Join  Marian Thornley every week as she shares the ups and downs of her move to, and life in Céret

 

Settling in France

We woke up for the first time in our new home, realised it was late and threw open the shutters, allowing brilliant sunlight to flood the stone walls of the bedroom. Other than not having any breakfast, our first concern was that the pedal of Bill’s bike had dropped off, making it somewhat difficult for him to ride it. Although we counted ourselves very lucky that the owner had allowed us to live in the habitable side of the house, while he and his two teenage daughters camped in the derelict end (which we now called The Other End), we had no food and no transportation, and the shops were 4 km away down a very steep hill! We formulated the plan of freewheeling downhill to Ceret, dropping Bill’s bike off at a bike shop, then going to the supermarket and getting a taxi home with our provisions. This plan failed at the outset with a Gallic shrug by the bike man, who either could not or would not fix the pedal. 

bike

But a taxi drive later we were eating lunch in the garden when a blonde-haired woman strode across the lawn and, to our surprise, welcomed us in a strong Yorkshire accent. She introduced herself as the ex of the owner and told us she had left 2 years previously, since which time the mas had fallen into disrepair and neglect, especially since her husband’s heart attack. A few weeks later, in the notary’s office, the owner informed us somewhat gleefully that he had not one but two girlfriends, one aged 33, and the other 22. They both call me Papa,’ he added.

Although deliriously happy with our new home we couldn’t help but feel strange and rather disoriented. Bill remarked that we had gone from one extreme to the other, from a tiny cottage in a very wet, green place, to a huge house in a very hot, dry place. It did not seem quite real that we were now praying for rain to ease the dusty, parched lawn and wilting plants.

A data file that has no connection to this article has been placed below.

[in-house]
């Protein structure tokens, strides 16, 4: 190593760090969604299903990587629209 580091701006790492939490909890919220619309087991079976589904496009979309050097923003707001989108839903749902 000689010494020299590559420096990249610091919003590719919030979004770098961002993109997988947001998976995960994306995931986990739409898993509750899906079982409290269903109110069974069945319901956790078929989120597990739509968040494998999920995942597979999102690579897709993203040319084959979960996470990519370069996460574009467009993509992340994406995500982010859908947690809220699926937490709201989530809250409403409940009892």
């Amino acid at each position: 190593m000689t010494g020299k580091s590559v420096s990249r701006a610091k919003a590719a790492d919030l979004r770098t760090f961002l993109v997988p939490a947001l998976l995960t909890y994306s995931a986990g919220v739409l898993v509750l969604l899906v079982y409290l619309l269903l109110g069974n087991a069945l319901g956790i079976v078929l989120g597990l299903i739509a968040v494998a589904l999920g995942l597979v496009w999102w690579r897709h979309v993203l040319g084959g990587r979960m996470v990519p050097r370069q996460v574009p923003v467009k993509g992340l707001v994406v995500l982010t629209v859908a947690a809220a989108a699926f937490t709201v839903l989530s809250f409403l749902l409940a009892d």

A year before leaving the UK Bill had volunteered on various organically-run farms around the world (Spain, Portugal and India) and had also helped to build the straw bale building near Windermere for the National Trust. Just before leaving Cumbria we had been invited (on a very rainy day, of course) to its official opening. Called The Footprint Project at St Catherine’s, Windermere, it is now used as a resource centre to teach children about sustainability and can be rented as a yoga retreat. It is a truly beautiful building, set in wild flower meadows, with a rounded shape and a roof made of shingles (wood tiles). Since that time we had harboured desires to build a smaller replica for ourselves, and we walked around our six acres (still couldn’t believe that), discussing possible places for a straw bale yoga studio. We also needed to know where our boundaries lay. While walking with us around the land, the owner had waved his arm in the general direction of the boundary and said it lay over there ‘somewhere’. We were a little nervous of walking too near this boundary in case we unwittingly trespassed on our neighbour’s land. Clearly this was not going to be a very satisfactory arrangement.